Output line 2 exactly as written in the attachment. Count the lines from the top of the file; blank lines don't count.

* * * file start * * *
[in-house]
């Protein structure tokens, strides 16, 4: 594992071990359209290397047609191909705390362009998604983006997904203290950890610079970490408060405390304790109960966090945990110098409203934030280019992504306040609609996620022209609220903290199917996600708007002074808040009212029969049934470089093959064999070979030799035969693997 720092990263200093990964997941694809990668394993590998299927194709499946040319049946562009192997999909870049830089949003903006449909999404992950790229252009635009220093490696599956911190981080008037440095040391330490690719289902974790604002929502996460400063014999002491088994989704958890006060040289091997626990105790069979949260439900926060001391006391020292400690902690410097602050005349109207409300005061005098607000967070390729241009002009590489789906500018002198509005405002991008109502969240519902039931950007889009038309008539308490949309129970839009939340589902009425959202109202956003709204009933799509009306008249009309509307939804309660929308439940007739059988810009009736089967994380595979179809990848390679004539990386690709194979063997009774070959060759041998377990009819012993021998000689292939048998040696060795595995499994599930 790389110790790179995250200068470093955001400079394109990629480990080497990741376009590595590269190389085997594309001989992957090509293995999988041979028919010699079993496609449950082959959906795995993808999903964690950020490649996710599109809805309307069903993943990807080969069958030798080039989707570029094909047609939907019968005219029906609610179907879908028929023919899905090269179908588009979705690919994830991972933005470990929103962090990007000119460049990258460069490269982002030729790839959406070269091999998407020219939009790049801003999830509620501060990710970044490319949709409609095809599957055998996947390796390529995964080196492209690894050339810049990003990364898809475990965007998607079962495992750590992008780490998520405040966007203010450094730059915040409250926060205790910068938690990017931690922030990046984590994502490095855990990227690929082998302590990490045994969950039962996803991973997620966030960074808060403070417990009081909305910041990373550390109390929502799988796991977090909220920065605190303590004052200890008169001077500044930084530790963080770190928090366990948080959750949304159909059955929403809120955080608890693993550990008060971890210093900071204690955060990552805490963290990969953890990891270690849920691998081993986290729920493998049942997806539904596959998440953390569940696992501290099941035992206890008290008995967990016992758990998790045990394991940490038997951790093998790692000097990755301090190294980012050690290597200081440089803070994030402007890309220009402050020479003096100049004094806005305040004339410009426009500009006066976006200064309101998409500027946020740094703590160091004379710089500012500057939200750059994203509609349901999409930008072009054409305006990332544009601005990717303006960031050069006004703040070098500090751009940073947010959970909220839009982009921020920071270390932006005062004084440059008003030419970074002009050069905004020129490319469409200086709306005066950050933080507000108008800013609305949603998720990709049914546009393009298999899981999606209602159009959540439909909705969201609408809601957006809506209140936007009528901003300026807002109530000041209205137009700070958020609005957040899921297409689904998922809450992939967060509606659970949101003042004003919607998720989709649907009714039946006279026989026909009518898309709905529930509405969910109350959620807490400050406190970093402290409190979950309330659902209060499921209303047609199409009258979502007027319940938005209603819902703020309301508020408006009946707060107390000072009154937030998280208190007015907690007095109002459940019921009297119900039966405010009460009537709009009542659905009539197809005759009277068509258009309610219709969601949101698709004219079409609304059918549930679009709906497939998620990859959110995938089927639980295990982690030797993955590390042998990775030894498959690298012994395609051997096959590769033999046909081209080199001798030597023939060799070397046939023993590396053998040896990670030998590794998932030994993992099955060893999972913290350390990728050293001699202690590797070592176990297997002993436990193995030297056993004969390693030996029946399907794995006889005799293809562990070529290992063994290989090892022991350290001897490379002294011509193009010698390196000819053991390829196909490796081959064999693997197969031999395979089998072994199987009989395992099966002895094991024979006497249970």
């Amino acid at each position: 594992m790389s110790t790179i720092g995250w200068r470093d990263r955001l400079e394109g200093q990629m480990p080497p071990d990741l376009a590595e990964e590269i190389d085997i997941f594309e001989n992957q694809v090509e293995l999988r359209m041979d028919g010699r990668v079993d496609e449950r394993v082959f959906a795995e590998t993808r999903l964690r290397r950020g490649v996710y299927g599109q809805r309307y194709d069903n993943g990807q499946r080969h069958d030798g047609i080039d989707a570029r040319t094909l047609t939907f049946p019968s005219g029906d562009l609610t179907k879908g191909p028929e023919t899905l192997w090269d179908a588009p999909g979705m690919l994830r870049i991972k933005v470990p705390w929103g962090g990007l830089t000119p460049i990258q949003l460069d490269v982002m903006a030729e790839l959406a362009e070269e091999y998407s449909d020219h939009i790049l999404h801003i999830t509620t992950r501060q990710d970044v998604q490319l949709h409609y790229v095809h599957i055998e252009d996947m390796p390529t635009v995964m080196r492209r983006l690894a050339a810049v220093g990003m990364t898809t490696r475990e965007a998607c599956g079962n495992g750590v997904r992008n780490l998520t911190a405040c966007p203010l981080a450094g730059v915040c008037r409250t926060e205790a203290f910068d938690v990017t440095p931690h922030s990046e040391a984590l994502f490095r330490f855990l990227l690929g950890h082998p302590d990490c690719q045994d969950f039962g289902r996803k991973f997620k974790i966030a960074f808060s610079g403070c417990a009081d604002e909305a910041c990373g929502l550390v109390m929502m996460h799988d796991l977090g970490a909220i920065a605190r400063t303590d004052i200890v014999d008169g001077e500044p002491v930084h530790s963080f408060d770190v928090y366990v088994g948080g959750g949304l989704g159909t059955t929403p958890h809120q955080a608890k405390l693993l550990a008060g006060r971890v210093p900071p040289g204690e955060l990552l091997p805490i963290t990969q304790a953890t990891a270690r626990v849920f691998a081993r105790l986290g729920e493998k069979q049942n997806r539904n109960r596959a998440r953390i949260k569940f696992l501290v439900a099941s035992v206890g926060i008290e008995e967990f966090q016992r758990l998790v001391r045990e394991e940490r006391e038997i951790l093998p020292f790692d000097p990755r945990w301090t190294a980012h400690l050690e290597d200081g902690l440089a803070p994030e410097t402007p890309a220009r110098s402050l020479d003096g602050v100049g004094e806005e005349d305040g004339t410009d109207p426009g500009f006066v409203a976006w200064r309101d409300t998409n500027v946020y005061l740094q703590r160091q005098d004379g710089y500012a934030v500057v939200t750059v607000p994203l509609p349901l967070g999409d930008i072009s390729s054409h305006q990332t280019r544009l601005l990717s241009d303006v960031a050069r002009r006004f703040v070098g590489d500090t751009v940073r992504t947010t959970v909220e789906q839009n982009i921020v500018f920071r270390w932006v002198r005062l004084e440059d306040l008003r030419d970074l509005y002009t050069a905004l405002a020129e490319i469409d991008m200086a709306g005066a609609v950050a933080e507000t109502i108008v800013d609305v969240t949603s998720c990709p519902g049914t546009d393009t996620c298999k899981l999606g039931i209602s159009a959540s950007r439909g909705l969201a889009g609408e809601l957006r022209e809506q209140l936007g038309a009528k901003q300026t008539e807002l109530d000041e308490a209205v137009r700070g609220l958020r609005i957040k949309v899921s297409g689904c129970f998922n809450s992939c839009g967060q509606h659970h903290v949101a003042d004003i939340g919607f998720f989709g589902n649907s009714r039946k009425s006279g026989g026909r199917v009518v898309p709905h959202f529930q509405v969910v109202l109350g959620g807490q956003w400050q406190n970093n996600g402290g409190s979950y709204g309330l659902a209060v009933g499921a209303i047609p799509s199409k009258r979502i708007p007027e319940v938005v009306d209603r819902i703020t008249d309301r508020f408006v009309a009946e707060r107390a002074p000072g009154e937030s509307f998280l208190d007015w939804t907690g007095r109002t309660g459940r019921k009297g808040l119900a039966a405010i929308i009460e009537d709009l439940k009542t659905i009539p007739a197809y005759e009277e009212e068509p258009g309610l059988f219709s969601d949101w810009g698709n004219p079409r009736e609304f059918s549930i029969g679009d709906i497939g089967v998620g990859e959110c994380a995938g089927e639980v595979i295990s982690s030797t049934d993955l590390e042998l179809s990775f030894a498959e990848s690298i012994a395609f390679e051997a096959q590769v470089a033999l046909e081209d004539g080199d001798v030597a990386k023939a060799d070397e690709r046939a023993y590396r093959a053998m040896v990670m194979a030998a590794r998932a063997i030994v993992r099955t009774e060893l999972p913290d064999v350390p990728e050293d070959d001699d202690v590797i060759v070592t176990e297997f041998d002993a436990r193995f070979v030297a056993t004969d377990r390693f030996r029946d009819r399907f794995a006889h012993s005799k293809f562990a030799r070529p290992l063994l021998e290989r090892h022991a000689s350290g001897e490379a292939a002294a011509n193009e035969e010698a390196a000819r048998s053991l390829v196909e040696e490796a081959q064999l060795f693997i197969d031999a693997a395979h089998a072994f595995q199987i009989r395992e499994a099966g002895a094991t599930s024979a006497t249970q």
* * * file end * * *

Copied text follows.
């Protein structure tokens, strides 16, 4: 594992071990359209290397047609191909705390362009998604983006997904203290950890610079970490408060405390304790109960966090945990110098409203934030280019992504306040609609996620022209609220903290199917996600708007002074808040009212029969049934470089093959064999070979030799035969693997 720092990263200093990964997941694809990668394993590998299927194709499946040319049946562009192997999909870049830089949003903006449909999404992950790229252009635009220093490696599956911190981080008037440095040391330490690719289902974790604002929502996460400063014999002491088994989704958890006060040289091997626990105790069979949260439900926060001391006391020292400690902690410097602050005349109207409300005061005098607000967070390729241009002009590489789906500018002198509005405002991008109502969240519902039931950007889009038309008539308490949309129970839009939340589902009425959202109202956003709204009933799509009306008249009309509307939804309660929308439940007739059988810009009736089967994380595979179809990848390679004539990386690709194979063997009774070959060759041998377990009819012993021998000689292939048998040696060795595995499994599930 790389110790790179995250200068470093955001400079394109990629480990080497990741376009590595590269190389085997594309001989992957090509293995999988041979028919010699079993496609449950082959959906795995993808999903964690950020490649996710599109809805309307069903993943990807080969069958030798080039989707570029094909047609939907019968005219029906609610179907879908028929023919899905090269179908588009979705690919994830991972933005470990929103962090990007000119460049990258460069490269982002030729790839959406070269091999998407020219939009790049801003999830509620501060990710970044490319949709409609095809599957055998996947390796390529995964080196492209690894050339810049990003990364898809475990965007998607079962495992750590992008780490998520405040966007203010450094730059915040409250926060205790910068938690990017931690922030990046984590994502490095855990990227690929082998302590990490045994969950039962996803991973997620966030960074808060403070417990009081909305910041990373550390109390929502799988796991977090909220920065605190303590004052200890008169001077500044930084530790963080770190928090366990948080959750949304159909059955929403809120955080608890693993550990008060971890210093900071204690955060990552805490963290990969953890990891270690849920691998081993986290729920493998049942997806539904596959998440953390569940696992501290099941035992206890008290008995967990016992758990998790045990394991940490038997951790093998790692000097990755301090190294980012050690290597200081440089803070994030402007890309220009402050020479003096100049004094806005305040004339410009426009500009006066976006200064309101998409500027946020740094703590160091004379710089500012500057939200750059994203509609349901999409930008072009054409305006990332544009601005990717303006960031050069006004703040070098500090751009940073947010959970909220839009982009921020920071270390932006005062004084440059008003030419970074002009050069905004020129490319469409200086709306005066950050933080507000108008800013609305949603998720990709049914546009393009298999899981999606209602159009959540439909909705969201609408809601957006809506209140936007009528901003300026807002109530000041209205137009700070958020609005957040899921297409689904998922809450992939967060509606659970949101003042004003919607998720989709649907009714039946006279026989026909009518898309709905529930509405969910109350959620807490400050406190970093402290409190979950309330659902209060499921209303047609199409009258979502007027319940938005209603819902703020309301508020408006009946707060107390000072009154937030998280208190007015907690007095109002459940019921009297119900039966405010009460009537709009009542659905009539197809005759009277068509258009309610219709969601949101698709004219079409609304059918549930679009709906497939998620990859959110995938089927639980295990982690030797993955590390042998990775030894498959690298012994395609051997096959590769033999046909081209080199001798030597023939060799070397046939023993590396053998040896990670030998590794998932030994993992099955060893999972913290350390990728050293001699202690590797070592176990297997002993436990193995030297056993004969390693030996029946399907794995006889005799293809562990070529290992063994290989090892022991350290001897490379002294011509193009010698390196000819053991390829196909490796081959064999693997197969031999395979089998072994199987009989395992099966002895094991024979006497249970």